President Carter said yesterday that he would send to Congress within the next two weeks a "very strong anti-inflation package."

But in separate speeches yesterday morning prior to the President's press conference, Treasury Secretary W. Michael Blumenthal and Labor Secretary Ray Marshall bluntly told the National Association of Manufacturers that the administration package would not include anything tha smacks of wage and price controls, voluntary or mandatory.

Later, in a telephone interview, Blumenthal insisted that an anti-inflation program could be strong without measures relating to direct wage-price intervention.

In response to a press conference question that referred to recent monthly price increases "in the double-digit range," Carter said that reports for a single month are often "very misleading" and "transient in nature."

But he said a "comprehensive" attack on inflation is necessary because prices will continue to rise at "6 or a little bit better per cent."

Carter cited a "drastic increase in energy costs" during the bitter winter weather as well as food price increases, including the soaring cost of coffee.

The President's promise to deliver the program within two weeks caught his principal economic aides by surprise. Earlier this week, they had stressed privately that the program would take at least a month to work out.

But yesterday, after press conference, one high-level official said, "Things are now somewhat accelerated. We'll have the program in two weeks."

Administration officials were vague on what the anti-inflation program would encompass. Carter said only that it would involve spending restraint on the part of the administration and an effort "to assess the impact of many decisions made by government and the public that contribute to the inflationary pressures."

In the telephone interview Blumenthal said that one part of the program will set out annual numerical targets for inflation, wage increases and unemployment.

With such general goals established, Blumenthal said, the administration would argue that actions by industry or labor that would cause such targets to be exceeded would contribute to inflation.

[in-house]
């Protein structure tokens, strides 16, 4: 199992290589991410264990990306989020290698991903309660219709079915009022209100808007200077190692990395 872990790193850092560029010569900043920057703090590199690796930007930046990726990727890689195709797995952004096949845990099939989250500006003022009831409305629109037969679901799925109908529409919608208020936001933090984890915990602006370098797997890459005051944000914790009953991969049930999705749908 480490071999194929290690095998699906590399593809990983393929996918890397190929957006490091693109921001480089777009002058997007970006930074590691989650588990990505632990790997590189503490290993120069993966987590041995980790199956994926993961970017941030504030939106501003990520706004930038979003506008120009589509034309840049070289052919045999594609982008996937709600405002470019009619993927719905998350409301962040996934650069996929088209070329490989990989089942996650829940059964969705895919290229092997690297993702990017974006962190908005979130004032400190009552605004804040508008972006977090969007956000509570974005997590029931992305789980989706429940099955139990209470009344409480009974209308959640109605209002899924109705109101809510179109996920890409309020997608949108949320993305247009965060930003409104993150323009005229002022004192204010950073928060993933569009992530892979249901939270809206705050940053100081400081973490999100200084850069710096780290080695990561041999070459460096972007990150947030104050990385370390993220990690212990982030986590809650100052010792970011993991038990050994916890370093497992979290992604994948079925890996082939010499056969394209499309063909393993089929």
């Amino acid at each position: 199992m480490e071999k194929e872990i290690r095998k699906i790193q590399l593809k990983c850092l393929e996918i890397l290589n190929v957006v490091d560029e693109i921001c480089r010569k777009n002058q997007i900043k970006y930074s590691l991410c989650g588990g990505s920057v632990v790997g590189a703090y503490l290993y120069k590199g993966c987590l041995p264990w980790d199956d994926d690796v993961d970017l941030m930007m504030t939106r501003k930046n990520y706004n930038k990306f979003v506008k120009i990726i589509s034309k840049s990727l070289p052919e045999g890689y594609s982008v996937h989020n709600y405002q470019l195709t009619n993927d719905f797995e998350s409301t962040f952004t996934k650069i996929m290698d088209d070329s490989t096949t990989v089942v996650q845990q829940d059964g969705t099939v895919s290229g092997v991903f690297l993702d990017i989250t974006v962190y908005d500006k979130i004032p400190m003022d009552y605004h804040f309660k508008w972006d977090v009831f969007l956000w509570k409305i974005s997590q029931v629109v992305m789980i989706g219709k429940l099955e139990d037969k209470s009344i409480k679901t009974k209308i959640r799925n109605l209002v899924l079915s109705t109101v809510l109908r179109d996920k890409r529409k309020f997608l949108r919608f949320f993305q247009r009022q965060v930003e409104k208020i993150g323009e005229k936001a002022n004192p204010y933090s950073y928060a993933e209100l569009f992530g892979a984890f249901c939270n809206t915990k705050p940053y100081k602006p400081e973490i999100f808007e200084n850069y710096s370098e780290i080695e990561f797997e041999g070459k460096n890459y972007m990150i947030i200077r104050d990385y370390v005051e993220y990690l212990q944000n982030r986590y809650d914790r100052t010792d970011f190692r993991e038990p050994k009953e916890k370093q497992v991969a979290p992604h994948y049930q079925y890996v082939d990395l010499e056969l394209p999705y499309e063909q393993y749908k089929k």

But there would be no "coercion" to force business or labor acquiesence, although the administration hopes to find some informal way of keeping informed, in advance, of wage and price plans. Director Bert Lance of the Office of Management and Budget said, "We have got to have some way of communicating" with business and labor, but he stressed that such communication would not be mandatory and would not foreshadow wage and price controls.

Blumthal told the NAM that the President "will be firm in pursuing policies designed to reduce inflation, but you would find his attitude congenial. He asks: 'What are the cost-benefits of any program?'"

Thus, Blumenthal said, "There will be no jawboning . . . and you can also forget about the 'prenotification' fuss."

On Jan. 31, when Carter sent his economic stimulus package to Congress, he said that his anti-inflation program would center on a "strengthened" Council on Wage and Price Stability, the government agency monitoring wages and prices.

Carter said that the council, on a voluntary basis, would get advance notice of upcoming wage and price increases to make its monitoring function more effective. It also would analyze supply and demand trends in particular industries so as to avoid bottle-necks.

But in the wake of strong criticism by both industry and labor of such prenotification, the administration dropped the proposal, which had been initiated by Charles L. Schultze, chairman of the Council of Economic Advisers. It was criticized, among others, by Marshal. The role now planned for the council is limited to analyzing bottlenecks.

Marshall told the NAM that "the control approach is negative and restrictive," but that an effort to increase productivity and achieve labor-management cooperation through a top-level labor-management committee would yield more dividends.

Blumenthal told the NAM tha the Carter anti-inflation program would be based on elements acceptable to business such as a balanced budget, deregulation and "a stable and predictable economic environment in which businessmen can have some security in the future."

"This Democratic administration is not a spending administration," he assured the NAM. He stressed, as an example of attitudes compatible with the business view, that the President had approved only a "moderate" increase in the minimum wage, from $2.30 to $2.50 an hour, compared with organized labor's request for a $3-an-hour floor.

He promised, also, that administration policy on trade and protectionist issues would pay close attention to the inflation problem. "Raising protection substantially at the border tends to keep us inefficient and [leads to] inflation. We can't have it both ways: we can't be for free enterprise and be against international competition if it is fair," he said.

Blumenthal also held out the prospect of a substantial change in tax lawes, to be proposed in October or November - following a welfare revision proposal "that will provide an acceptable rate of return on investment. Everything else depends on that."

Commerce Secretary Juanita M. Kreps told the NAM that business' social responsibility shouldn't interfere with increased profit. She said social responsibility is a cost of doing business like any other cost, but urged business to anticipate public grievances before being forced to act by the government.

"We are firm believers that anything we can do to regulate business, business could do better on its own in the next few years," she said.